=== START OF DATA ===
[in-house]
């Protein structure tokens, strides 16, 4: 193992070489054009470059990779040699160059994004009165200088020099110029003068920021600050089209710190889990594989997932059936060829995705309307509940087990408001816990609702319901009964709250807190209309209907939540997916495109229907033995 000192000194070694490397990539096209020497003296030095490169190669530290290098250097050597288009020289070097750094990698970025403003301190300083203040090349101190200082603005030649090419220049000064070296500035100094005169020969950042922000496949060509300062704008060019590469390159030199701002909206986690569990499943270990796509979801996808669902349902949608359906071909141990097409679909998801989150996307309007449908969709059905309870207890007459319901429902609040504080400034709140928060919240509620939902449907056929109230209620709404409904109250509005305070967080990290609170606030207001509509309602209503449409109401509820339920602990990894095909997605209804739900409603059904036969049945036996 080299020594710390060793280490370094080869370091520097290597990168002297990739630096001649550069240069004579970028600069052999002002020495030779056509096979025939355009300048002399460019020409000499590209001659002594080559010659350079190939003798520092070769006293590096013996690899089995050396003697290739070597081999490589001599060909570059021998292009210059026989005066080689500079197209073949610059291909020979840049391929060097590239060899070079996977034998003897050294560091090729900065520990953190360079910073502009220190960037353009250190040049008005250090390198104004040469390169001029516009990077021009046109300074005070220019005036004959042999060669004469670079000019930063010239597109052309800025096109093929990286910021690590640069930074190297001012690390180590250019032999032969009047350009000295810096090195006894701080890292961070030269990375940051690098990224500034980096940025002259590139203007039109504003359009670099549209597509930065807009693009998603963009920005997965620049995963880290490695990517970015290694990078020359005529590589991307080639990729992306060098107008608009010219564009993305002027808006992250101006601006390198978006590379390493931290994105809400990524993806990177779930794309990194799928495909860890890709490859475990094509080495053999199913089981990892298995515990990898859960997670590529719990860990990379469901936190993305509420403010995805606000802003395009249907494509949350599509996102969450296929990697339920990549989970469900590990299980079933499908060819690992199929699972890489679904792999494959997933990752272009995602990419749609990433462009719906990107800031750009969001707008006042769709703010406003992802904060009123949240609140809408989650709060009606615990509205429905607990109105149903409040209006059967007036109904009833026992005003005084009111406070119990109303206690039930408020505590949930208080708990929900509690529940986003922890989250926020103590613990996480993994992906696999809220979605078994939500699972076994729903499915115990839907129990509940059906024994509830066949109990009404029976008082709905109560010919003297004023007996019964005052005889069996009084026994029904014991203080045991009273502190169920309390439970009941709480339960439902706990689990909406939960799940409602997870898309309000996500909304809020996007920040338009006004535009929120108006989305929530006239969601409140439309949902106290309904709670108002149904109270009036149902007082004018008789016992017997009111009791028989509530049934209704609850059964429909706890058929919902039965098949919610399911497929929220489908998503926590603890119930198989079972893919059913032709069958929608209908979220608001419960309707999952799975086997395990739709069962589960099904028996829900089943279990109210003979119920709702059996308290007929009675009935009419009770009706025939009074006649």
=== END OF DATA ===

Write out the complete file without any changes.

[in-house]
């Protein structure tokens, strides 16, 4: 193992070489054009470059990779040699160059994004009165200088020099110029003068920021600050089209710190889990594989997932059936060829995705309307509940087990408001816990609702319901009964709250807190209309209907939540997916495109229907033995 000192000194070694490397990539096209020497003296030095490169190669530290290098250097050597288009020289070097750094990698970025403003301190300083203040090349101190200082603005030649090419220049000064070296500035100094005169020969950042922000496949060509300062704008060019590469390159030199701002909206986690569990499943270990796509979801996808669902349902949608359906071909141990097409679909998801989150996307309007449908969709059905309870207890007459319901429902609040504080400034709140928060919240509620939902449907056929109230209620709404409904109250509005305070967080990290609170606030207001509509309602209503449409109401509820339920602990990894095909997605209804739900409603059904036969049945036996 080299020594710390060793280490370094080869370091520097290597990168002297990739630096001649550069240069004579970028600069052999002002020495030779056509096979025939355009300048002399460019020409000499590209001659002594080559010659350079190939003798520092070769006293590096013996690899089995050396003697290739070597081999490589001599060909570059021998292009210059026989005066080689500079197209073949610059291909020979840049391929060097590239060899070079996977034998003897050294560091090729900065520990953190360079910073502009220190960037353009250190040049008005250090390198104004040469390169001029516009990077021009046109300074005070220019005036004959042999060669004469670079000019930063010239597109052309800025096109093929990286910021690590640069930074190297001012690390180590250019032999032969009047350009000295810096090195006894701080890292961070030269990375940051690098990224500034980096940025002259590139203007039109504003359009670099549209597509930065807009693009998603963009920005997965620049995963880290490695990517970015290694990078020359005529590589991307080639990729992306060098107008608009010219564009993305002027808006992250101006601006390198978006590379390493931290994105809400990524993806990177779930794309990194799928495909860890890709490859475990094509080495053999199913089981990892298995515990990898859960997670590529719990860990990379469901936190993305509420403010995805606000802003395009249907494509949350599509996102969450296929990697339920990549989970469900590990299980079933499908060819690992199929699972890489679904792999494959997933990752272009995602990419749609990433462009719906990107800031750009969001707008006042769709703010406003992802904060009123949240609140809408989650709060009606615990509205429905607990109105149903409040209006059967007036109904009833026992005003005084009111406070119990109303206690039930408020505590949930208080708990929900509690529940986003922890989250926020103590613990996480993994992906696999809220979605078994939500699972076994729903499915115990839907129990509940059906024994509830066949109990009404029976008082709905109560010919003297004023007996019964005052005889069996009084026994029904014991203080045991009273502190169920309390439970009941709480339960439902706990689990909406939960799940409602997870898309309000996500909304809020996007920040338009006004535009929120108006989305929530006239969601409140439309949902106290309904709670108002149904109270009036149902007082004018008789016992017997009111009791028989509530049934209704609850059964429909706890058929919902039965098949919610399911497929929220489908998503926590603890119930198989079972893919059913032709069958929608209908979220608001419960309707999952799975086997395990739709069962589960099904028996829900089943279990109210003979119920709702059996308290007929009675009935009419009770009706025939009074006649």